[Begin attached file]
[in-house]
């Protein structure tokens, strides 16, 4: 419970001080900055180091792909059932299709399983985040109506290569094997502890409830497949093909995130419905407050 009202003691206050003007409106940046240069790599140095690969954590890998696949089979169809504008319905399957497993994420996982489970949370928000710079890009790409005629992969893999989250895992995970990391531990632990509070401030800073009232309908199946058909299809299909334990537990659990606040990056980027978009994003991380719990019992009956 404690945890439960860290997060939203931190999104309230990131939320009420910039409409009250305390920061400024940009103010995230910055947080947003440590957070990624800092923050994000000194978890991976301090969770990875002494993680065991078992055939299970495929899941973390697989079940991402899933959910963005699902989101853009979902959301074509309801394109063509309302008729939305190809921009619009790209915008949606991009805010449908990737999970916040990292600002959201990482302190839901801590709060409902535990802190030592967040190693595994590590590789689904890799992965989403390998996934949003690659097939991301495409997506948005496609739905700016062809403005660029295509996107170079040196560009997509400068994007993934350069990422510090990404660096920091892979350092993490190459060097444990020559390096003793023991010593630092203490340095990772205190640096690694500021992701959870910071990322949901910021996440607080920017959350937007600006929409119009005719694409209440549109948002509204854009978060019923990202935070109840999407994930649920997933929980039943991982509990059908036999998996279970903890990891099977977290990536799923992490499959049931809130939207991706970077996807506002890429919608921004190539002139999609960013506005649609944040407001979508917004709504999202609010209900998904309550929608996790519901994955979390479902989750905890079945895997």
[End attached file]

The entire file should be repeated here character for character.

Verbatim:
[in-house]
């Protein structure tokens, strides 16, 4: 419970001080900055180091792909059932299709399983985040109506290569094997502890409830497949093909995130419905407050 009202003691206050003007409106940046240069790599140095690969954590890998696949089979169809504008319905399957497993994420996982489970949370928000710079890009790409005629992969893999989250895992995970990391531990632990509070401030800073009232309908199946058909299809299909334990537990659990606040990056980027978009994003991380719990019992009956 404690945890439960860290997060939203931190999104309230990131939320009420910039409409009250305390920061400024940009103010995230910055947080947003440590957070990624800092923050994000000194978890991976301090969770990875002494993680065991078992055939299970495929899941973390697989079940991402899933959910963005699902989101853009979902959301074509309801394109063509309302008729939305190809921009619009790209915008949606991009805010449908990737999970916040990292600002959201990482302190839901801590709060409902535990802190030592967040190693595994590590590789689904890799992965989403390998996934949003690659097939991301495409997506948005496609739905700016062809403005660029295509996107170079040196560009997509400068994007993934350069990422510090990404660096920091892979350092993490190459060097444990020559390096003793023991010593630092203490340095990772205190640096690694500021992701959870910071990322949901910021996440607080920017959350937007600006929409119009005719694409209440549109948002509204854009978060019923990202935070109840999407994930649920997933929980039943991982509990059908036999998996279970903890990891099977977290990536799923992490499959049931809130939207991706970077996807506002890429919608921004190539002139999609960013506005649609944040407001979508917004709504999202609010209900998904309550929608996790519901994955979390479902989750905890079945895997």